Coming of age in the 1960s shaped my perspective. I lived through some of the defining events of the 20th cen- tury: the assassinations of John F. Kennedy and Martin Luther King Jr., the civil rights movement, the Beatles,
Vietnam, Richard Nixon, the anti-war movement, Watergate, and Neil Armstrong’s walk on the moon. Against this
backdrop, I graduated from Cornell University with a degree in
industrial and labor relations and entered the world of HR. I’ve
witnessed a great deal of change since then.
Throughout my career, I’ve had an opportunity to compare
notes with lots of HR professionals. We all work hard to learn
about best practices, do what’s right and accomplish meaningful things. Many have asked me about the work I’ve done on
applicant tracking and mass hiring, the paperless systems I’ve
created, and the landmark collective bargaining agreements I’ve
negotiated. Ultimately, however, the thing they seem to be most
interested in is how and why I became so passionate about hiring
people with criminal backgrounds.
Supporting Those Left Behind
It all started when I was working with Steve
Wynn in the 1980s to open casinos that employed thousands of employees. I
had always been mindful
about recruiting a diverse
staff, but in this job it was a
mandate. Our Atlantic City
gaming licenses required us
to meet hiring quotas for
women and minorities. There
were also recommended targets for inner-city residents in
other jurisdictions where we
sought to expand.
Around this time, I met the
Rev. DeForest “Buster” Soaries,
then-pastor of the largest Baptist
church in New Jersey. He intro-
duced me to faith-based initiatives
that were designed to help hire and
support minorities, women and
others who had been left behind. He
defined diversity in economic terms
and encouraged local businesses to recruit individuals
who were both unemployed and underemployed.
Soaries went on to become New Jersey’s secretary
of state, and he helped to shape the federal Workforce
Investment Act of 1998, which promoted workforce
diversity through a variety of state and local initiatives.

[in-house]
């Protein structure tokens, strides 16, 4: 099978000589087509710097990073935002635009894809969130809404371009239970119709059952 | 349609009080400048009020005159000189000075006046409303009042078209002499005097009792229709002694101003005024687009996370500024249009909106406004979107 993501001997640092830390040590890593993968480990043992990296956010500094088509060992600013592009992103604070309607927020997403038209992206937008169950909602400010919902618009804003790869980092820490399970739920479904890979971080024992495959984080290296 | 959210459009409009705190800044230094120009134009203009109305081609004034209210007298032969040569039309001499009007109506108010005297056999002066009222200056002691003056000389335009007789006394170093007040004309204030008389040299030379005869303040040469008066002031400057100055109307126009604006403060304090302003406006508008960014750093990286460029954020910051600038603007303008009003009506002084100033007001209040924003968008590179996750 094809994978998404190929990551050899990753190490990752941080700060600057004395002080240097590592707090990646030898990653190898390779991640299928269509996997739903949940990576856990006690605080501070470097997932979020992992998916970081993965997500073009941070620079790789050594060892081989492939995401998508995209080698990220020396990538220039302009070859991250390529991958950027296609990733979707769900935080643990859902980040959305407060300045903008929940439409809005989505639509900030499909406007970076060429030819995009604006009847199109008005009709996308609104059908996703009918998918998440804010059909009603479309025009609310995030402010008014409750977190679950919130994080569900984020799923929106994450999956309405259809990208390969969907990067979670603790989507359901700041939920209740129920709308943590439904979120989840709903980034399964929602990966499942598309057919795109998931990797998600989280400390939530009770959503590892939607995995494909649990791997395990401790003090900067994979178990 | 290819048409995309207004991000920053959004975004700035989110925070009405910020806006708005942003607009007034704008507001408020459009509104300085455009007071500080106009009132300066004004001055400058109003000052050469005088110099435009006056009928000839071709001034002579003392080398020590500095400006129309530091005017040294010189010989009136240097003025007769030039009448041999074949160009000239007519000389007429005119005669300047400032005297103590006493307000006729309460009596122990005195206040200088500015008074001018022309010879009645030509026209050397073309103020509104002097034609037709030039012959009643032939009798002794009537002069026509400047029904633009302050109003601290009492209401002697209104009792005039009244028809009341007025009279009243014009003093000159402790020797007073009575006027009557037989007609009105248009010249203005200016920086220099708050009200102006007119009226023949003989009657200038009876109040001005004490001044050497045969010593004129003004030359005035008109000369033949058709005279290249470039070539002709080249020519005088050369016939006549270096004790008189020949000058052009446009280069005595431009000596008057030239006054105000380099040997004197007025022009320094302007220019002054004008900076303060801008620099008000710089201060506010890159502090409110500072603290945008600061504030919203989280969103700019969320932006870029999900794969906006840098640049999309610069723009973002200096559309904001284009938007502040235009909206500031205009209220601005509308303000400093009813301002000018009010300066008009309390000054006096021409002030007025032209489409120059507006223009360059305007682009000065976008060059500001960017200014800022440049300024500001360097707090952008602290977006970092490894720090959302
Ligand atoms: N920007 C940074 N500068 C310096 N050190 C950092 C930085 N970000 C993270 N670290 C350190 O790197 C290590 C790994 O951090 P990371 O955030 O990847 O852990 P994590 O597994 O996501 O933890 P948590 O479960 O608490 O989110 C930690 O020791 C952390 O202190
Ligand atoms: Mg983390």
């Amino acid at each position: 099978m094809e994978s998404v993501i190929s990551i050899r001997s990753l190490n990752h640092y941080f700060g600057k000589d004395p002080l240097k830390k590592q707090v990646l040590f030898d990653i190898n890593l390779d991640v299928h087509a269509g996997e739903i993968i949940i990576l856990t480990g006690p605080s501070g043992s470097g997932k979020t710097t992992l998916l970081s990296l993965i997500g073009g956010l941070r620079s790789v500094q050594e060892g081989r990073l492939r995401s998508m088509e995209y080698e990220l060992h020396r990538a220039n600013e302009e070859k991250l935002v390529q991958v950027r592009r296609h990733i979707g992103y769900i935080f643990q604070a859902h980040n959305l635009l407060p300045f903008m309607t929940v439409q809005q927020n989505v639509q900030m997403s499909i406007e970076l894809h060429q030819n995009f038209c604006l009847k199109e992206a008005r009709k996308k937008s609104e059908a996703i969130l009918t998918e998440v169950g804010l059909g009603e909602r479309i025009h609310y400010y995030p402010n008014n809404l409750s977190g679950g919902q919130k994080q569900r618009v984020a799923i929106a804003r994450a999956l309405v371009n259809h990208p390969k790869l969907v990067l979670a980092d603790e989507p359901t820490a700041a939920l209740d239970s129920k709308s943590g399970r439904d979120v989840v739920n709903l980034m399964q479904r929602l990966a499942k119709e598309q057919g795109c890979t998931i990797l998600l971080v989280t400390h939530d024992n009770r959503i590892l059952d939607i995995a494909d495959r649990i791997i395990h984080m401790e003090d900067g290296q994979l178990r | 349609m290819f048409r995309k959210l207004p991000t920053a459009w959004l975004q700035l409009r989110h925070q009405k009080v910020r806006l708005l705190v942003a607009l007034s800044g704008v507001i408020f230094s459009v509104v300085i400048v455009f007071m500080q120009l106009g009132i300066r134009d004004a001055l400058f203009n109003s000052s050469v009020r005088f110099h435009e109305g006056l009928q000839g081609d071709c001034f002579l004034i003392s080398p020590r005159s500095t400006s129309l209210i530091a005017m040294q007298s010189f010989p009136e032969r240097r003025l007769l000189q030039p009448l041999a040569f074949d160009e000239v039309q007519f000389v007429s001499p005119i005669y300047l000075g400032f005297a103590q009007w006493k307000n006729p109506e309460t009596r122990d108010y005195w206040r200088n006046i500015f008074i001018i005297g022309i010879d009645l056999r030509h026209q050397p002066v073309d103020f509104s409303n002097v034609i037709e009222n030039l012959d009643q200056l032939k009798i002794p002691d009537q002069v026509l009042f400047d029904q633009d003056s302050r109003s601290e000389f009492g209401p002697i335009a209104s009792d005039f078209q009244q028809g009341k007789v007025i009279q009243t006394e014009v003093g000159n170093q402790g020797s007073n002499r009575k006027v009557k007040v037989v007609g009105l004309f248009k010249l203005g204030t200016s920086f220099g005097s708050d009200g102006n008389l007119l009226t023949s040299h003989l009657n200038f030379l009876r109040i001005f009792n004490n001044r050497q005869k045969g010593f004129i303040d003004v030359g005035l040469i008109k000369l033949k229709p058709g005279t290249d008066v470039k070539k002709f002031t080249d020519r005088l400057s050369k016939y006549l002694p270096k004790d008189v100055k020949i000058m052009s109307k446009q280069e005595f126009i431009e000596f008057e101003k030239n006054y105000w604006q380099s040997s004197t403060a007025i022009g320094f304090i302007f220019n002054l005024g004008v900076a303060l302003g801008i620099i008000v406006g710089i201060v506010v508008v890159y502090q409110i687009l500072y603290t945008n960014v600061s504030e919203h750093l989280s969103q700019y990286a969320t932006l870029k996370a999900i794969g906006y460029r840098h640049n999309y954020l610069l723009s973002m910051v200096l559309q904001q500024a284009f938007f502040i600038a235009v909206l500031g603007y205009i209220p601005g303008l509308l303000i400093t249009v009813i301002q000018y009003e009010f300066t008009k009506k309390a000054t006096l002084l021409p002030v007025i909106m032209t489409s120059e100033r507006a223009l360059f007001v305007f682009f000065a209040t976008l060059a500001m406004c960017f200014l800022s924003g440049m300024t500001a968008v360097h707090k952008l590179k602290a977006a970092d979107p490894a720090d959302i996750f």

Meanwhile, I became the first chairman of Nevada’s Work-
force Investment Board. It was in that capacity that I began to
understand the needs of those who have been left behind in the
employment market due to a criminal past.
During that time, a Las Vegas politician asked Wynn to consider hiring one of his constituents. He and Wynn subsequently
invited me to meet the applicant, who was waiting for us in
There, the politician introduced us to a tall, buff, tough-looking
man named Tony. He had a shaved head and one eye … with no
eye patch. I’m not sure what I was expecting, but it wasn’t this.
The politician encouraged us not to judge a book by its cover—
but this cover was a little difficult to ignore!
After a few minutes of small
talk, Tony pointed to his eye and
said, “You want to know, don’t
you?” Then, before we could
answer, he boasted, “Knife
fight. I won.”
Well, that broke the ice.
As we listened to Tony tell us
how much he wanted to turn
his life around, we couldn’t
help but be impressed. He
wanted a second chance,
and we gave it to him. He
had no experience in the
world of work, and we
had none working with
ated individuals. Like
most employers at the
time, we conducted
checks and regularly
rejected applicants who had felony
I talked with some ministers and
Discovering a Different Diversity
People’s past mistakes shouldn’t preclude their future successes.
By Arte Nathan
In the late 1990s, employers regularly rejected applicants with criminal histories. Now more companies
are willing to give second chances.
WATCH Arte Nathan describe his
one simple recruiting tip.